Another anecdotal case of the same period — this involving a non-Mormon man and one not necessarily with marriage in mind — took place in April 1855. In this case U.S. Army Capt. Rufus Ingalls — quartermaster of the Steptoe Expedition — attempted to take 13 (almost 14)-year-old RachellNowell with him to California as the army was leaving following a very disruptive winter in Salt Lake City and Rush Valley. Ingalls was arrested and indicted for “abducting an underage female child,” whom Ingalls returned to her mother. He was prosecuted by a legal team comprised of Albert Carrington, editor of the “Deseret News,” and Hosea Stout, judge advocate of the Nauvoo Legion; Ingalls’ defense attorney was Almon W. Babbitt, Utah’s delegate in Congress. After a few days of sparring, the case was dropped with Ingalls paying a very large bill for court costs. Within weeks he was involved in an altercation near Carson Valley over this case with unarmed Apostle Orson Hyde, on whom Ingalls drew a pistol and may have killed absent the intervention of Col. Steptoe. What were the community’s attitudes about Ingalls and why? Hard to tell. Apparently by the late 1860s Brigham Young was not carrying a grudge, as he received Ingalls cordially during his next visit to SLC — this time as the U.S. Army’s quartermaster general wearing two stars. In the early 1870s BY asked Ingalls to serve as mentor for his West Point cadet-son, Willard Young.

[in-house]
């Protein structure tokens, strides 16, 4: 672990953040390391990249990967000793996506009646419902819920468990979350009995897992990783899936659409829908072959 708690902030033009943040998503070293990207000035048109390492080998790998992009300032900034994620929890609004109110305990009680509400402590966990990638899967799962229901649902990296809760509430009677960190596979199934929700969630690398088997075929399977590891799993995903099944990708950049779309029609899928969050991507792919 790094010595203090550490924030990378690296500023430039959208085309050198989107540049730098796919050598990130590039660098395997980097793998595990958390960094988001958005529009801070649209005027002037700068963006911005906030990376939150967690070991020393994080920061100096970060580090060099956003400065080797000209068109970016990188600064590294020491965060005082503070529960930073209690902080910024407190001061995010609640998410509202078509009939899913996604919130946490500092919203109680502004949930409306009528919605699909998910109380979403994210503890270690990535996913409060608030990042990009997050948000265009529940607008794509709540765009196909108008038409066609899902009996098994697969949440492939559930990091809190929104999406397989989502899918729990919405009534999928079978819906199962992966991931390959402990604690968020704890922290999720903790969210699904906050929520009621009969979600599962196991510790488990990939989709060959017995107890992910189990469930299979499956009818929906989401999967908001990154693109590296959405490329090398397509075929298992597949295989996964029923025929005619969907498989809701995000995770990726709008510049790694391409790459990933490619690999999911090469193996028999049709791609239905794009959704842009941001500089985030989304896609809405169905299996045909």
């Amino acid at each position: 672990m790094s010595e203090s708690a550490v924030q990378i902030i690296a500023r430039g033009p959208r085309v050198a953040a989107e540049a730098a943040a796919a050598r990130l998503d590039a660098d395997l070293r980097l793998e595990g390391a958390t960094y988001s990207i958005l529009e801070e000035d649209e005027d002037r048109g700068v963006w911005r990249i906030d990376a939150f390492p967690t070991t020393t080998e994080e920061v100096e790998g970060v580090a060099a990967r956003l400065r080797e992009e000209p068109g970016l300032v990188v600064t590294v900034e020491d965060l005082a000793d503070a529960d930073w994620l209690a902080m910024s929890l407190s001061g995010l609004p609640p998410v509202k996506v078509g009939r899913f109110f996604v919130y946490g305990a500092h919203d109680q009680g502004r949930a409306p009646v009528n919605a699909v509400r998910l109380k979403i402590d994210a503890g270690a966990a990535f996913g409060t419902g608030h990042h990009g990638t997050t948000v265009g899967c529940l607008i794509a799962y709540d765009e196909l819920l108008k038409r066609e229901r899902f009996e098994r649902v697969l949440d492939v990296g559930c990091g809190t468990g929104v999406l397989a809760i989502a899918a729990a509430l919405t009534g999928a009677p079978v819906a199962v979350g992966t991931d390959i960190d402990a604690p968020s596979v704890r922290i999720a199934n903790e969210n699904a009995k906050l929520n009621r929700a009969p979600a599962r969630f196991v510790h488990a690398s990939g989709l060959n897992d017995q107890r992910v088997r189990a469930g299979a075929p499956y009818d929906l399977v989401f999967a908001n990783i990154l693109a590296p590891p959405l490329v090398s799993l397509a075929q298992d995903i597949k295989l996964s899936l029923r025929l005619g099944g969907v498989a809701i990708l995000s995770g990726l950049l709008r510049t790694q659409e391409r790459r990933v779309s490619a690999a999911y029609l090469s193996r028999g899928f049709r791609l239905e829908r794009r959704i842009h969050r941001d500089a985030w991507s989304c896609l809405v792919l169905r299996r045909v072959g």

I think that Elder Christofferson’s response about the importance of time and circumstances was a pretty good one.

  21. Alison Moore Smith on June 13, 2007 at 7:26 pm